The significant increase in lumber prices towards the end of the quarter and into July, combined with improved market demand over the same period, resulted in the full reversal of the company’s previously recorded inventory write-down provision related to the company’s Western SPF operations of $80.6 million at the end of the second quarter of 2020.
The company’s SYP lumber unit sales realizations were significantly higher than the prior quarter, principally reflecting a U.S. $77 per mfbm, or 20 per cent, increase in the SYP East 2×4 #2 price to U.S. $463 per mfbm, with similarly strong price gains seen for other wider dimensions.
The company’s European SPF unit sales realizations were modestly higher quarter-over-quarter, as a slight decline in the average European indicative SPF lumber benchmark price (an internally generated benchmark based on delivered price to the largest continental market), to SEK 3,254 per Mfbm, was more than offset by a three per cent weaker Canadian dollar (compared to the Swedish Krona (SEK)).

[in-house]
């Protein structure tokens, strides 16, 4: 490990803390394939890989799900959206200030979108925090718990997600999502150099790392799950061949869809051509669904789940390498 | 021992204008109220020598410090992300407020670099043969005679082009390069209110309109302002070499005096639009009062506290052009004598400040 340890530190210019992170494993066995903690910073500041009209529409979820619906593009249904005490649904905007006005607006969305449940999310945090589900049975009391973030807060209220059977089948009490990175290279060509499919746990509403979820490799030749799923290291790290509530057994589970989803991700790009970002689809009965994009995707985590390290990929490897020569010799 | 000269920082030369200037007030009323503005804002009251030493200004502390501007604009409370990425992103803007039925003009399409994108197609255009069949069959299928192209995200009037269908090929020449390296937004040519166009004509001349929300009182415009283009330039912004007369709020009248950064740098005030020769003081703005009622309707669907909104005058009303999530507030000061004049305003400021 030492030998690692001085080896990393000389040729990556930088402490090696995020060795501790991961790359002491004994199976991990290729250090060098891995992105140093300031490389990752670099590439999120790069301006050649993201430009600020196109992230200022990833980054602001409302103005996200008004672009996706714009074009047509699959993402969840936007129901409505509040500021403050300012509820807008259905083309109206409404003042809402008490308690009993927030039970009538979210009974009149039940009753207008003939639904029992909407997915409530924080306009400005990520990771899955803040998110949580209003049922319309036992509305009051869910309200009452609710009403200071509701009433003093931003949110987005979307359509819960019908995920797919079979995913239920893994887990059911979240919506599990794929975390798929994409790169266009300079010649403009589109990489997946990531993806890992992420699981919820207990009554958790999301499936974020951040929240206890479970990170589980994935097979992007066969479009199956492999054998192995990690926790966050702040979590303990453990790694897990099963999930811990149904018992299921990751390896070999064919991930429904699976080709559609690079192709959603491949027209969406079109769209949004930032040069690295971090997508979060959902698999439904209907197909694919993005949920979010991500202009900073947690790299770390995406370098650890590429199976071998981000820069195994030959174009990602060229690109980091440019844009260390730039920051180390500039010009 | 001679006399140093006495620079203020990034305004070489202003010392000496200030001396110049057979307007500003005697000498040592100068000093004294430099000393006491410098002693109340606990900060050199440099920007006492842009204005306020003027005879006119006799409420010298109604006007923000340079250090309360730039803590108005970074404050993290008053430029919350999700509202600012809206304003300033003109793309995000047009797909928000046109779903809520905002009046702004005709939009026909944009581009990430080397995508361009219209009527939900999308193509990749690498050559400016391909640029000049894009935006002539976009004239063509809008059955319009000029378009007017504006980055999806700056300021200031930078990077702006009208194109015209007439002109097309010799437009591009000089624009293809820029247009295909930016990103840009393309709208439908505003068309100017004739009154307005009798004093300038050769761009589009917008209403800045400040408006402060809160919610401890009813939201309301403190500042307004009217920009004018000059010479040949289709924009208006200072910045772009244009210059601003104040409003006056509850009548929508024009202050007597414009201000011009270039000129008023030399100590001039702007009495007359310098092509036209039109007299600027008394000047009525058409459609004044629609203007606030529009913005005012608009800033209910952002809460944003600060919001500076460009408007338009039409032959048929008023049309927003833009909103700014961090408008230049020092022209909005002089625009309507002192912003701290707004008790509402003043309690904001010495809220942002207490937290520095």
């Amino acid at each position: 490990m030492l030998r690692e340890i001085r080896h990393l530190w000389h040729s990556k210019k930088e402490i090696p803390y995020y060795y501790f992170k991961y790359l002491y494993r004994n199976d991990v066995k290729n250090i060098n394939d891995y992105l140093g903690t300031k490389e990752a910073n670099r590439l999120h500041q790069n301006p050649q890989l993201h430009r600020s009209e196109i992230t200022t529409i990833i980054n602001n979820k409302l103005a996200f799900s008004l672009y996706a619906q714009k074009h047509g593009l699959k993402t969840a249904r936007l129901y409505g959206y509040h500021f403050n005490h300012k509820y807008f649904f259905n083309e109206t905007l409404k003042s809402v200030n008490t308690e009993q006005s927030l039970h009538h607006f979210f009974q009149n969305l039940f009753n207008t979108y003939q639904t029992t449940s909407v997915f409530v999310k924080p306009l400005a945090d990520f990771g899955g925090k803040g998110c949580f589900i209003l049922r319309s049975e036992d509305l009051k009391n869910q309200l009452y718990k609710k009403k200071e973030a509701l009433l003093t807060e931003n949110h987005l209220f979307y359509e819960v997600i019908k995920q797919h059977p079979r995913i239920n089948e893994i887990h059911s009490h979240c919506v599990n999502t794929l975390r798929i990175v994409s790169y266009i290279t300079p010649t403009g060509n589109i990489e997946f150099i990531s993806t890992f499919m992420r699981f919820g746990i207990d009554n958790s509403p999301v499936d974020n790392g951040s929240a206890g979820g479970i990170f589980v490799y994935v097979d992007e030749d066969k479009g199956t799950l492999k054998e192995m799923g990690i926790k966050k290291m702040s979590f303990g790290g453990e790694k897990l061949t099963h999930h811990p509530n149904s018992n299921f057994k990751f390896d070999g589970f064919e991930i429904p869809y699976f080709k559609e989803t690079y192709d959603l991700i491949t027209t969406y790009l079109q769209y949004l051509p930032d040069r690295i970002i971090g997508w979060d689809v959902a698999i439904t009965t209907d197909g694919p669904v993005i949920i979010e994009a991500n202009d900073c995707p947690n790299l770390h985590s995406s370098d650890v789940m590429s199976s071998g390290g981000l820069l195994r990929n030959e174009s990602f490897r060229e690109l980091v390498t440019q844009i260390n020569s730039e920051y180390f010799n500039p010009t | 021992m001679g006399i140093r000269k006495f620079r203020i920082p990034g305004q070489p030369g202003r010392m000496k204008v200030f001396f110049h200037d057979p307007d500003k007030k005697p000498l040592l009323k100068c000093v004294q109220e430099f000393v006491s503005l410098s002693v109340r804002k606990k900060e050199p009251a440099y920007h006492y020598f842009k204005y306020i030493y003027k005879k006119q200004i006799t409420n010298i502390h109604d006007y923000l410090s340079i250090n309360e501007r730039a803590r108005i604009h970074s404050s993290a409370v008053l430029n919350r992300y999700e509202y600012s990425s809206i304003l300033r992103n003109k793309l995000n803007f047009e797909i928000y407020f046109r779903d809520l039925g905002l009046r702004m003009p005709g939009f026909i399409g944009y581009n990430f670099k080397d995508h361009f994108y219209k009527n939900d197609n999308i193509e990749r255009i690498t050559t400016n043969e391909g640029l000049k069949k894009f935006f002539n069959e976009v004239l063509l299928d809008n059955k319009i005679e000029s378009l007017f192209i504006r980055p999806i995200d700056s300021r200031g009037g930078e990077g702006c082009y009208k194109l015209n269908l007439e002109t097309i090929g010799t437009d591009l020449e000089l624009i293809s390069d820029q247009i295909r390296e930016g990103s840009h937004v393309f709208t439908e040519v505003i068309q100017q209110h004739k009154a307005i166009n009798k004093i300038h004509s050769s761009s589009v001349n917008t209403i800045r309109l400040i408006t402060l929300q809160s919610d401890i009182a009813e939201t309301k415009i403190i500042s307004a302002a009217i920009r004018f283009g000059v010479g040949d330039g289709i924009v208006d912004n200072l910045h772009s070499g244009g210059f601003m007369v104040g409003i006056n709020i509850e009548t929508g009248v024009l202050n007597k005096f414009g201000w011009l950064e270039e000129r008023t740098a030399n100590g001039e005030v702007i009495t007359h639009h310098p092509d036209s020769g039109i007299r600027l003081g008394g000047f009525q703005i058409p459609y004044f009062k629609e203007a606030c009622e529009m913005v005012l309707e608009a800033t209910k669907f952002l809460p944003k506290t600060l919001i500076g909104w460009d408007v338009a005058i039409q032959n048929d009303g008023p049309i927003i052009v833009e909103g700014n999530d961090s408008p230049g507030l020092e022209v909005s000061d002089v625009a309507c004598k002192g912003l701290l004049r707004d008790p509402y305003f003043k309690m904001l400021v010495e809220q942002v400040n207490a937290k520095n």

Total lumber shipments, at 1.15 billion board feet, were eight per cent lower than the previous quarter, largely reflecting the widespread production curtailments in April and May; as demand improved during the quarter, shipments outpaced production across all of the company’s operating regions.
Total lumber production, at 1.04 billion board feet, was 19 per cent below the prior quarter principally reflecting COVID-19 market-related curtailments across all three of the company’s operating regions, but most notably in the B.C. Interior. Western SPF production decreased 30 per cent from the previous quarter. SYP production experienced a 12 per cent decline quarter-over-quarter, and, European SPF production was five per cent lower than the prior period.